“This flow trail drops 2,000 feet over 5.5 miles from iconic Timberline Lodge to Crosstown Trail.”
— Kathleen Walker
Snowed in for winter. Keep your dog on a leash or under control. Yield to hikers! Slow down at intersections.
Need to Know
Make sure your brakes are adjusted - especially disk brakes as you'll be using them!!
Set up a shuttle or use the SAM (Sandy Area Metro) from Gresham and then catch the Mt. Hood Express up to Timberline - both buses have bike racks. You can continue on Crosstown and Maggie's Trail to Government Camp, or continue onto Pioneer Bridle another 8 miles down to the town of Rhododendron. Alternatively, you can stage a car at the Timberline Ski area sno-park and another at one of the many Government Camp Trail System Trailheads (see map).
While you can ride up Timberline to Town, it is not recommended due to conflicts with downhill riders. We also discourage hiking on the trail. Bikers can ride up Westleg Road as an alternative to getting to the top of TL2T. Crosstown Trail can be busy, so slow down approaching the intersection and yield to pedestrians.
There are no creek crossings on Timberline to Town, so you need to pack water for Fido!
Ride or walk your bike through the parking lot of Timberline Lodge, past the swimming pool and amphitheater on your right, and the Magic Mile lift on your left. Start on the Mountaineer/Timberline to Town Trail on your left. Follow Mountaineer for about 1,500 feet past the pool until Timberline to Town breaks off on your left as you enter a ski run. From there, you'll pass through 4 consecutive ski runs and then head into the woods. There are some good photo ops with Mt. Hood in the background in the ski runs.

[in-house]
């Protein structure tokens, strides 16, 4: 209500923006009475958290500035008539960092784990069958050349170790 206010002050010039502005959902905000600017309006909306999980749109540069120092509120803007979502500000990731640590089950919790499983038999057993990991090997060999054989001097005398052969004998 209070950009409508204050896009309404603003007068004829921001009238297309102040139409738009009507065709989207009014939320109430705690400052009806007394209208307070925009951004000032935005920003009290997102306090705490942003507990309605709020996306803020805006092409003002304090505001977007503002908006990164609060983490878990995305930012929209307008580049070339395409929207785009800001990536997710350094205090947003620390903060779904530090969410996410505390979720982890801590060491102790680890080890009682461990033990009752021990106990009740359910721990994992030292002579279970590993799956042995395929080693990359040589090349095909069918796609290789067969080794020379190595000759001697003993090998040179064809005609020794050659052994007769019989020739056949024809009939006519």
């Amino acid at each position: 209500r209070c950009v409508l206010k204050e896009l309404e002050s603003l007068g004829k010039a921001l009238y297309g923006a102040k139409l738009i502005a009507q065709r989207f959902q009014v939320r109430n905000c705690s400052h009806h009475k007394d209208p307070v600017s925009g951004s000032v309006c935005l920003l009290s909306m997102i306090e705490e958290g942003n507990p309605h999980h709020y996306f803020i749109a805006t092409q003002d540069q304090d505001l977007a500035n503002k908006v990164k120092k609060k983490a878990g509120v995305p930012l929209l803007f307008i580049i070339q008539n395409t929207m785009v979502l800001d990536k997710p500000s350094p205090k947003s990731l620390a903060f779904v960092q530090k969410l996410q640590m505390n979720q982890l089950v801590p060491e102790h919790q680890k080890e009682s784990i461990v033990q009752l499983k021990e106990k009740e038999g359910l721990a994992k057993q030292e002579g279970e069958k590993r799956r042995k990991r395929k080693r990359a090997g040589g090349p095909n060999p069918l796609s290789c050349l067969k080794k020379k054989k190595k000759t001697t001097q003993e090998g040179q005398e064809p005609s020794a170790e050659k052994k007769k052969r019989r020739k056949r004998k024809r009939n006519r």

About 1.3 miles in, you cross back to the east side of the old Glade Ski Trail. As you go lower, there are some tighter corkscrew turns and vestiges of the old Blossom Ski Trail as well as the corridor that had a ski lift mounted city bus used as a gondola between Government Camp and Timberline from the 1950's to 1962. The trail should be distinguishable from these other routes. If you were worried about your brakes, there are occasional grade reversals to give them a break.
Just as you cross the old Glade Trail opening, you reach the intersection with Crosstown Trail. At this point, you need to slow down as there is hiker/biker congestion and less visibility of Crosstown riders coming from the east here. You can continue across Crosstown Trail a short way on the old Glade Trail and that puts you out on East Blossom Trail Way Road which can be followed into downtown.
Please do not park or stage cars at the end of this road as there is not trailhead parking and the local residents on that road will become upset.
Want to keep riding? Take a right (head west) on Crosstown Trail #755
and continue onto Pioneer Bridle Trail #795
to the village of Rhododendron. See Timberline to Rhododendron
History & Background
Timberline to Town, originally constructed in 2012, has been a great secret, but word is leaking out. Many of the Sandy Ridge riders are finding this trail as much fun and longer. The Government Camp Trails were funded by a partnership between Zigzag Ranger District of the Mt. Hood National Forest, Clackamas County Business and Economic Development, trail crews from Americorps, equipment operators from On Call Construction and David Linn Trucking. All of the trails with the exception of Timberline to Town are designed as nordic ski and snowshoe trails in winter and hike/mt bike trails in summer. Timberline to Town may one day be signed as a snowshoe route.